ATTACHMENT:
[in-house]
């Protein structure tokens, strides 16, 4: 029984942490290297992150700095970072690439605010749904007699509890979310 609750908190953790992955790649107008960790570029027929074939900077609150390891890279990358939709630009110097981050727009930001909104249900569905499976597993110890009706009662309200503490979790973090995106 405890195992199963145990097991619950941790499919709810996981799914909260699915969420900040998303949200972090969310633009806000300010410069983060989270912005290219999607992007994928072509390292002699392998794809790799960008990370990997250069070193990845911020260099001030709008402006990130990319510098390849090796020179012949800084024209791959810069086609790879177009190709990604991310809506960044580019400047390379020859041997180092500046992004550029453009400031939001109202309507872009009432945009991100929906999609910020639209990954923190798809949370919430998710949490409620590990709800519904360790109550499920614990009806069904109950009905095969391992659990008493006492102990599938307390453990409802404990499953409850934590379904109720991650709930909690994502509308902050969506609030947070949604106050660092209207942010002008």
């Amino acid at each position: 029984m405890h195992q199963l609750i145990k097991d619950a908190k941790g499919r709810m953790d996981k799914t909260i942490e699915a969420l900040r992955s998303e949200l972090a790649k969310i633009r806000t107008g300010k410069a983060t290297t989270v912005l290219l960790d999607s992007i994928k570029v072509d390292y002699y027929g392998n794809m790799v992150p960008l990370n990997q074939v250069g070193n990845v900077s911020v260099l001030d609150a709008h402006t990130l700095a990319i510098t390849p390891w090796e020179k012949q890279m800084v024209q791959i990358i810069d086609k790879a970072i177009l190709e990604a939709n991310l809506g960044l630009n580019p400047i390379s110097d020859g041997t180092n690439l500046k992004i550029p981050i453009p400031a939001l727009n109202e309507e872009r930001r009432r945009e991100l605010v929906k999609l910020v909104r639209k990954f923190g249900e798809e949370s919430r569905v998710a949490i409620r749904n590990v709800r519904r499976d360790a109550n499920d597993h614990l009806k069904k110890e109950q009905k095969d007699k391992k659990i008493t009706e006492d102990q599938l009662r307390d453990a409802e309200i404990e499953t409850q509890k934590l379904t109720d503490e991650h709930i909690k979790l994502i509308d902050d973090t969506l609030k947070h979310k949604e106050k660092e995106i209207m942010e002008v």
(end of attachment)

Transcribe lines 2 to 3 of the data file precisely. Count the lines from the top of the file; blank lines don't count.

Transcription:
């Protein structure tokens, strides 16, 4: 029984942490290297992150700095970072690439605010749904007699509890979310 609750908190953790992955790649107008960790570029027929074939900077609150390891890279990358939709630009110097981050727009930001909104249900569905499976597993110890009706009662309200503490979790973090995106 405890195992199963145990097991619950941790499919709810996981799914909260699915969420900040998303949200972090969310633009806000300010410069983060989270912005290219999607992007994928072509390292002699392998794809790799960008990370990997250069070193990845911020260099001030709008402006990130990319510098390849090796020179012949800084024209791959810069086609790879177009190709990604991310809506960044580019400047390379020859041997180092500046992004550029453009400031939001109202309507872009009432945009991100929906999609910020639209990954923190798809949370919430998710949490409620590990709800519904360790109550499920614990009806069904109950009905095969391992659990008493006492102990599938307390453990409802404990499953409850934590379904109720991650709930909690994502509308902050969506609030947070949604106050660092209207942010002008």
């Amino acid at each position: 029984m405890h195992q199963l609750i145990k097991d619950a908190k941790g499919r709810m953790d996981k799914t909260i942490e699915a969420l900040r992955s998303e949200l972090a790649k969310i633009r806000t107008g300010k410069a983060t290297t989270v912005l290219l960790d999607s992007i994928k570029v072509d390292y002699y027929g392998n794809m790799v992150p960008l990370n990997q074939v250069g070193n990845v900077s911020v260099l001030d609150a709008h402006t990130l700095a990319i510098t390849p390891w090796e020179k012949q890279m800084v024209q791959i990358i810069d086609k790879a970072i177009l190709e990604a939709n991310l809506g960044l630009n580019p400047i390379s110097d020859g041997t180092n690439l500046k992004i550029p981050i453009p400031a939001l727009n109202e309507e872009r930001r009432r945009e991100l605010v929906k999609l910020v909104r639209k990954f923190g249900e798809e949370s919430r569905v998710a949490i409620r749904n590990v709800r519904r499976d360790a109550n499920d597993h614990l009806k069904k110890e109950q009905k095969d007699k391992k659990i008493t009706e006492d102990q599938l009662r307390d453990a409802e309200i404990e499953t409850q509890k934590l379904t109720d503490e991650h709930i909690k979790l994502i509308d902050d973090t969506l609030k947070h979310k949604e106050k660092e995106i209207m942010e002008v």